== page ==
J&J, Apple to test whether latest Apple Watch can predict stroke risk

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Johnson & Johnson will launch a controlled, multiyear study later this year to see whether the Apple Watch Series 4 can accelerate the diagnosis of a leading cause of stroke, USA Today reports.

Five things to know:

1. Johnson & Johnson and Apple will open the study to U.S. adults ages 65 years and older to determine whether the Apple Watch, coupled with the pharmaceutical company's FDA-cleared EKG app, can detect atrial fibrillation, a type of irregular heartbeat.

2. If the watch detects AFib, it will prompt the wearer to seek a formal diagnosis from a healthcare provider.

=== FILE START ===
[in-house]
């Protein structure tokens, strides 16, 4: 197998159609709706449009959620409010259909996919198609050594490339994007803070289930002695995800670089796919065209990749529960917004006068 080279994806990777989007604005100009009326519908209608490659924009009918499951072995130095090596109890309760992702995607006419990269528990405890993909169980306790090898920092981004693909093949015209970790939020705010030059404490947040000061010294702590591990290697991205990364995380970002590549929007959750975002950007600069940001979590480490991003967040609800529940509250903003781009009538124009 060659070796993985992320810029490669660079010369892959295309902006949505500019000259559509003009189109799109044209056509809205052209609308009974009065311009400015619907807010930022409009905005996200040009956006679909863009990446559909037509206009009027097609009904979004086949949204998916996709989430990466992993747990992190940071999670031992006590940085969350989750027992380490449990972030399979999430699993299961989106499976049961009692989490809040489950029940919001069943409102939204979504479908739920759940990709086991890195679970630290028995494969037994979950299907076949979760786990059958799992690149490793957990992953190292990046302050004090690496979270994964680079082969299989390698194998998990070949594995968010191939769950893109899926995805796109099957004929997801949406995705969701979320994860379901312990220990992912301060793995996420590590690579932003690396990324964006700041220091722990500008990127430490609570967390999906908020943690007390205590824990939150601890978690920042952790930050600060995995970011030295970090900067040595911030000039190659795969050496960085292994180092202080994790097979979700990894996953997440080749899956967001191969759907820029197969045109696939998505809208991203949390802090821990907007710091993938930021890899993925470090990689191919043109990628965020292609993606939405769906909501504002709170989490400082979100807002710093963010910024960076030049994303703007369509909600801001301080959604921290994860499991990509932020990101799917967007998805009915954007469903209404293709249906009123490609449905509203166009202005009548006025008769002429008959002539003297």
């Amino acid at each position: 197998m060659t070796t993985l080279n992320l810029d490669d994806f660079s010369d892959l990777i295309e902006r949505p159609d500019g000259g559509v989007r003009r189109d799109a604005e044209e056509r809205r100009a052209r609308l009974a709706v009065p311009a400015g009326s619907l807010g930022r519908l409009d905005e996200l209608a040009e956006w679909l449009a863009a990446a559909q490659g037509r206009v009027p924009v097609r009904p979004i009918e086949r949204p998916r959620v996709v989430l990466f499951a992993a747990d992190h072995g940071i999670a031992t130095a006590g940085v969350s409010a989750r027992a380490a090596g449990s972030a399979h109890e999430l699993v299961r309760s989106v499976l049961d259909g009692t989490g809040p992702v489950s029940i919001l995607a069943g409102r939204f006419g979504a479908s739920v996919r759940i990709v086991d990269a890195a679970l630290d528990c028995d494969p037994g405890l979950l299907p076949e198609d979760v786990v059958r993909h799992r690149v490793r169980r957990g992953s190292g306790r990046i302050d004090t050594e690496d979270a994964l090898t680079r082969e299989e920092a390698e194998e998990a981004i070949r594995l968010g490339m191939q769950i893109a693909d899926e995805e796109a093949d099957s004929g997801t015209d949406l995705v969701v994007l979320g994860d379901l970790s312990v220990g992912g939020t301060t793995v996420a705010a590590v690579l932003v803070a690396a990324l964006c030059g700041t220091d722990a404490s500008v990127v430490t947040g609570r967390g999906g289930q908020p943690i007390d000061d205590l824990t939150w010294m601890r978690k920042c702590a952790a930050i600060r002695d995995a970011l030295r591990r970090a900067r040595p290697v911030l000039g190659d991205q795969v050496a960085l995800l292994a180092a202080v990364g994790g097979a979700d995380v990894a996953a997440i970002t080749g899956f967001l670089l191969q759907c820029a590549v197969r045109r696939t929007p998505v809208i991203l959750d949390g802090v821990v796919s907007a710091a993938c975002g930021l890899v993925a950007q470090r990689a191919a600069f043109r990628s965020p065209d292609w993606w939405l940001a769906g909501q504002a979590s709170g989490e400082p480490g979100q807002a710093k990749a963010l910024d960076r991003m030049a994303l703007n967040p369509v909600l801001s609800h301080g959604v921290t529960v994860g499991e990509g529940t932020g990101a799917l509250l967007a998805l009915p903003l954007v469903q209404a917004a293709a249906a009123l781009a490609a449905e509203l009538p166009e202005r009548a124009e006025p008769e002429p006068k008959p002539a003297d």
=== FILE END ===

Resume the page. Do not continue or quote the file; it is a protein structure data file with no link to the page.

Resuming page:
3. The goal of the study is to "identify early on AFib and prevent stroke by combining the physical know-how from Apple and what we have from the medical and scientific know-how," said Paul Stoffels, MD, Johnson & Johnson's executive vice president and chief scientific officer.

Instead of tracking individuals, Johnson & Johnson places to aggregate data from study participants.

4. "We are receiving thank you letters daily from Apple Watch wearers who are discovering they have AFib," Apple COO Jeff Williams told USA Today. "We want a deeper understanding about outcomes and prevention associated with early detection. We are excited to work with Johnson & Johnson, which has a long history and expertise in cardiovascular disease.

5. Apple is conducting a similar study with the Stanford (Calif.) University School of Medicine that uses the Apple Watch's heart rate sensor to collect data on irregular heart rhythms.

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